• My cholesterol has always been normal. I think I must've lost my weight before having to worry about that. - 10/5/2015 1:06:56 PM
  • I had high cholesterol (hello genetics and horrific lifestyle choices), and I am allergic to all cholesterol lowering medications. Faced with zero other options, I truly embarked on the train to wellness. Prior to this, I had lost some weight, tweaked my diet some, and went to yoga three times a week. Popping a statin was the primary way I brought my cholesterol down and kept all my numbers in line. Realization finally hit that I will forever be the only way numbers to keep my numbers in line. Reeducation on diet was clutch...I am not a vegetarian, but I eat so much fish, chicken, and turkey that I swear I might grow feathers, cluck, and breathe through gills. Adding fiber was key, especially the water soluble kinds...oatmeal (sometimes in the form of Cheerios), and ground milled flaxseeds are staples. Lastly, exercise has become significantly different. Heart pounding cardio (I have fake knees and am mindful of impact) and strength training are regularly part of my workouts. One day I just decided no more excuses, bad attitude, nor ignorance on the subject matter...I haven't looked back, nor am I what I once was. I do not remotely look or feel like the same person, and my "numbers" (excluding BMI, still working on that one) are terrific. It didn't happen overnight, yet this will be how I live for the rest of my life. - 9/26/2015 7:15:58 AM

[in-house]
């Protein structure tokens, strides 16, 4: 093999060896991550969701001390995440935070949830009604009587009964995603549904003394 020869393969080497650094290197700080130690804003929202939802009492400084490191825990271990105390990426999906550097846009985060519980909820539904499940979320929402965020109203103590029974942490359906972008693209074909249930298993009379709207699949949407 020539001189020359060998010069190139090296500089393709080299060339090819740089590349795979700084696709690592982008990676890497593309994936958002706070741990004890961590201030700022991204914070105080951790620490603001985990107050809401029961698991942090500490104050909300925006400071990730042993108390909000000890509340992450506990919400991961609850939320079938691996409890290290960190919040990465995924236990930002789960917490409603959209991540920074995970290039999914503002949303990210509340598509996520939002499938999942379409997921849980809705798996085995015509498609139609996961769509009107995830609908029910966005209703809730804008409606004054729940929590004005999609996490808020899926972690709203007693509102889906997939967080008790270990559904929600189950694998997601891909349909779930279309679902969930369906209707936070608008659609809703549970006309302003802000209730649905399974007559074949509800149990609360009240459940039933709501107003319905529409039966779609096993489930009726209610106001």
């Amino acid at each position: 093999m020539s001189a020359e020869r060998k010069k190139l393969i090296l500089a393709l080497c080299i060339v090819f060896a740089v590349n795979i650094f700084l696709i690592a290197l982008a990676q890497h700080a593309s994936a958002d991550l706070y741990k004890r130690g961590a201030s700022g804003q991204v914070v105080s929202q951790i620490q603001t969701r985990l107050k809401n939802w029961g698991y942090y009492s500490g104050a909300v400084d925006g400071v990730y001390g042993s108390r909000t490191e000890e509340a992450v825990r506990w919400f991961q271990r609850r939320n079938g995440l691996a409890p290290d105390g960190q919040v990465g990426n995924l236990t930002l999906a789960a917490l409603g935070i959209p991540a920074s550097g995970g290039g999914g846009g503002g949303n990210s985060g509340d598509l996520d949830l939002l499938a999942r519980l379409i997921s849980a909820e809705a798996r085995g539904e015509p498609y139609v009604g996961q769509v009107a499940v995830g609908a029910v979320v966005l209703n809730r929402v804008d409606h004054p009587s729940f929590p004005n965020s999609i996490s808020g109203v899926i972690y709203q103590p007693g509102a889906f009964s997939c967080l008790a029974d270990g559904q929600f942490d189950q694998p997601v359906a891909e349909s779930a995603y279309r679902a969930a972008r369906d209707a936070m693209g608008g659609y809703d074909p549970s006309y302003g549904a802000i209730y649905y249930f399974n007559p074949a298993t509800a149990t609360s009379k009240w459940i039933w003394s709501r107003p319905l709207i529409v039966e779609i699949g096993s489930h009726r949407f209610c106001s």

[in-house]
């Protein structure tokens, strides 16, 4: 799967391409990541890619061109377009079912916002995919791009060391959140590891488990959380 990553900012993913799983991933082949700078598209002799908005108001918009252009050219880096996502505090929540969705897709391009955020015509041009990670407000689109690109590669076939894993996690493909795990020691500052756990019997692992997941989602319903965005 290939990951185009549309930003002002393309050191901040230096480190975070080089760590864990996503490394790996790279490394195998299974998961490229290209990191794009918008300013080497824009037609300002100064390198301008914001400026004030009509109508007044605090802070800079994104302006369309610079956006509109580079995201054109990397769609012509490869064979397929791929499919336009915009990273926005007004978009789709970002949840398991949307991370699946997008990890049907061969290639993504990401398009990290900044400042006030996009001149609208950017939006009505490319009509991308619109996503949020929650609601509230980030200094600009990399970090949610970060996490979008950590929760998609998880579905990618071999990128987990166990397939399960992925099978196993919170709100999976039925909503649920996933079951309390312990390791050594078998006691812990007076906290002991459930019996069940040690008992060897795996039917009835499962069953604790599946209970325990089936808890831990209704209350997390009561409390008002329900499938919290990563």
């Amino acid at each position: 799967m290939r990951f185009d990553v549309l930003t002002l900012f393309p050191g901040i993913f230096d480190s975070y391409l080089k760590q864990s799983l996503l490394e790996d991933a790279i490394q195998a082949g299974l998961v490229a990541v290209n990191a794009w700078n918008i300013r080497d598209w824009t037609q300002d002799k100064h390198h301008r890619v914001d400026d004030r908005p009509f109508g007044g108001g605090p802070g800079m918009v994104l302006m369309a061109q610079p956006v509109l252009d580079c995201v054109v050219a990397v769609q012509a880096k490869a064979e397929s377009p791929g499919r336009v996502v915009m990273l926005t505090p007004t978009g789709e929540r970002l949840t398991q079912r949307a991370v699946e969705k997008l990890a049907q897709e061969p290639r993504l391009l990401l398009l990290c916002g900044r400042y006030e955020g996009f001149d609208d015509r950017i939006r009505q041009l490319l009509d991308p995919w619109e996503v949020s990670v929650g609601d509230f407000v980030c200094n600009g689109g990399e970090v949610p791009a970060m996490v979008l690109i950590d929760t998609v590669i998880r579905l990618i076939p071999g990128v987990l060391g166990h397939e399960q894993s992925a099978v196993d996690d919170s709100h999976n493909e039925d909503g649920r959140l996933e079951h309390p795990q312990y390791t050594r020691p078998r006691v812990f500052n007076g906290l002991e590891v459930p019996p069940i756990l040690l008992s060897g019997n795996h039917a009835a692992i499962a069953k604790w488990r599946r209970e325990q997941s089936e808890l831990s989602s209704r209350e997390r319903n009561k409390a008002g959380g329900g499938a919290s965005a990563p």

• I understand these are all good suggestions but what does salt have to do with lowering cholesterol? - 9/25/2015 10:19:28 PM
  • I was obese all of my life. Now all of my lipids are in the perfect range by following a low carb (not no carb) diet and lifestyle. I feel so much better, especially if I avoid wheat. - 9/25/2015 11:20:41 AM
  • "As recently as 2010, US dietary guidelines described cholesterol-rich foods as "foods and food components to reduce."1 They advised people to eat less than 300 milligrams (mg) per day, despite mounting evidence that dietary cholesterol has very little to do with cholesterol levels in your body.

    Now, the Dietary Guidelines Advisory Committee (DGAC) has done a complete about-face. They are finally acknowledging what the science shows, which is that "cholesterol is not considered a nutrient of concern for overconsumption."

    This latter statement, which came from a DGAC meeting, is expected to change the books, so to speak, when it comes to dietary cholesterol recommendations in the soon-to-be-releas
    ed 2015 Dietary Guidelines for Americans".

    com/nbrbxyd - 9/25/2015 11:15:29 AM
  • CLAY10237
    Yup. This article needs some crucial updating. Apparently Spark management isn't reading comments.
    I am genetically predisposed to very high cholesterol. Started taking statins in my early 40s when I weighed 120. Having taken different ones over the years but, because my numbers won't go down as far the doctor wants, I was put on Lipitor, again. It does a great job bringing blood levels down. BUT, at 66, the side effects (muscle pain) were nearly totally immobilizing . Stopped taking it, within 3 days I felt 100% better. I'm thinking I not taking anymore statins, ever.
    For me, the best cholesterol lowering strategy is consistent exercise, attention to my diet and a doctor that understands the dynamics of cholesterol, LDL, HDL, statins, and genetics.
    Good luck to us. - 8/27/2015 11:30:56 PM